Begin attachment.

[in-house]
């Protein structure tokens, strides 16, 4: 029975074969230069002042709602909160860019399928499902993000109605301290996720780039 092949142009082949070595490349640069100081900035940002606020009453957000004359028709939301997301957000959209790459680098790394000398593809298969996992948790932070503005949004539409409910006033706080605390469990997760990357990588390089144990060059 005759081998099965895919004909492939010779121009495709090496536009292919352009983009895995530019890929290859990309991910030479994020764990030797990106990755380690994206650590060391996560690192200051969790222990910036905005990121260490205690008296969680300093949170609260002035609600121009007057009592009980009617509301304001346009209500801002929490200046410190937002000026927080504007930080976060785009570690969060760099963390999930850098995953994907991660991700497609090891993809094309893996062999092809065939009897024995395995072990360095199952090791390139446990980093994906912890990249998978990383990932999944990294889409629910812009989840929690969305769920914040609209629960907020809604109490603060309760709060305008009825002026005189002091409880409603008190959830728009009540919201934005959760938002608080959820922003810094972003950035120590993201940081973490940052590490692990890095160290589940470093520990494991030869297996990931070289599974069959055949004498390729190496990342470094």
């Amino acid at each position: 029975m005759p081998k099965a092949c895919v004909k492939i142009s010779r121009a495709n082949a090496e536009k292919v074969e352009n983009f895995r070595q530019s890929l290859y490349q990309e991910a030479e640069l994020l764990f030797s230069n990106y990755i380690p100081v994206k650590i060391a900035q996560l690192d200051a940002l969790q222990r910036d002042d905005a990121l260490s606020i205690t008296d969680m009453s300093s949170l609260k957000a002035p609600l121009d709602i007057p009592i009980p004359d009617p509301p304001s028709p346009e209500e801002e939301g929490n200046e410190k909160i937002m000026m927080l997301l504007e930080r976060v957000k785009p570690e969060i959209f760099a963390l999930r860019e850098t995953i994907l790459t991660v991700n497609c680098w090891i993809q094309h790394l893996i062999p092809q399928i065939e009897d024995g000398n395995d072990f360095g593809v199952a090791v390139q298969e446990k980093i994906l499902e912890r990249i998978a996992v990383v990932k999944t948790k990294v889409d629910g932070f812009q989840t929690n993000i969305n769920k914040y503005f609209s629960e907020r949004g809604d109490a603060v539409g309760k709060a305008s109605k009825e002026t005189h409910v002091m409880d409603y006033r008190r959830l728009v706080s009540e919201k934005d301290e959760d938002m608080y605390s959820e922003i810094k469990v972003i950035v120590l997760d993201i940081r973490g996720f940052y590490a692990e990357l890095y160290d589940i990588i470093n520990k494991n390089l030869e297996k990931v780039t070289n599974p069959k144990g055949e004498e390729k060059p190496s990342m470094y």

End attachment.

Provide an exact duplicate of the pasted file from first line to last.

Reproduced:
[in-house]
């Protein structure tokens, strides 16, 4: 029975074969230069002042709602909160860019399928499902993000109605301290996720780039 092949142009082949070595490349640069100081900035940002606020009453957000004359028709939301997301957000959209790459680098790394000398593809298969996992948790932070503005949004539409409910006033706080605390469990997760990357990588390089144990060059 005759081998099965895919004909492939010779121009495709090496536009292919352009983009895995530019890929290859990309991910030479994020764990030797990106990755380690994206650590060391996560690192200051969790222990910036905005990121260490205690008296969680300093949170609260002035609600121009007057009592009980009617509301304001346009209500801002929490200046410190937002000026927080504007930080976060785009570690969060760099963390999930850098995953994907991660991700497609090891993809094309893996062999092809065939009897024995395995072990360095199952090791390139446990980093994906912890990249998978990383990932999944990294889409629910812009989840929690969305769920914040609209629960907020809604109490603060309760709060305008009825002026005189002091409880409603008190959830728009009540919201934005959760938002608080959820922003810094972003950035120590993201940081973490940052590490692990890095160290589940470093520990494991030869297996990931070289599974069959055949004498390729190496990342470094």
């Amino acid at each position: 029975m005759p081998k099965a092949c895919v004909k492939i142009s010779r121009a495709n082949a090496e536009k292919v074969e352009n983009f895995r070595q530019s890929l290859y490349q990309e991910a030479e640069l994020l764990f030797s230069n990106y990755i380690p100081v994206k650590i060391a900035q996560l690192d200051a940002l969790q222990r910036d002042d905005a990121l260490s606020i205690t008296d969680m009453s300093s949170l609260k957000a002035p609600l121009d709602i007057p009592i009980p004359d009617p509301p304001s028709p346009e209500e801002e939301g929490n200046e410190k909160i937002m000026m927080l997301l504007e930080r976060v957000k785009p570690e969060i959209f760099a963390l999930r860019e850098t995953i994907l790459t991660v991700n497609c680098w090891i993809q094309h790394l893996i062999p092809q399928i065939e009897d024995g000398n395995d072990f360095g593809v199952a090791v390139q298969e446990k980093i994906l499902e912890r990249i998978a996992v990383v990932k999944t948790k990294v889409d629910g932070f812009q989840t929690n993000i969305n769920k914040y503005f609209s629960e907020r949004g809604d109490a603060v539409g309760k709060a305008s109605k009825e002026t005189h409910v002091m409880d409603y006033r008190r959830l728009v706080s009540e919201k934005d301290e959760d938002m608080y605390s959820e922003i810094k469990v972003i950035v120590l997760d993201i940081r973490g996720f940052y590490a692990e990357l890095y160290d589940i990588i470093n520990k494991n390089l030869e297996k990931v780039t070289n599974p069959k144990g055949e004498e390729k060059p190496s990342m470094y």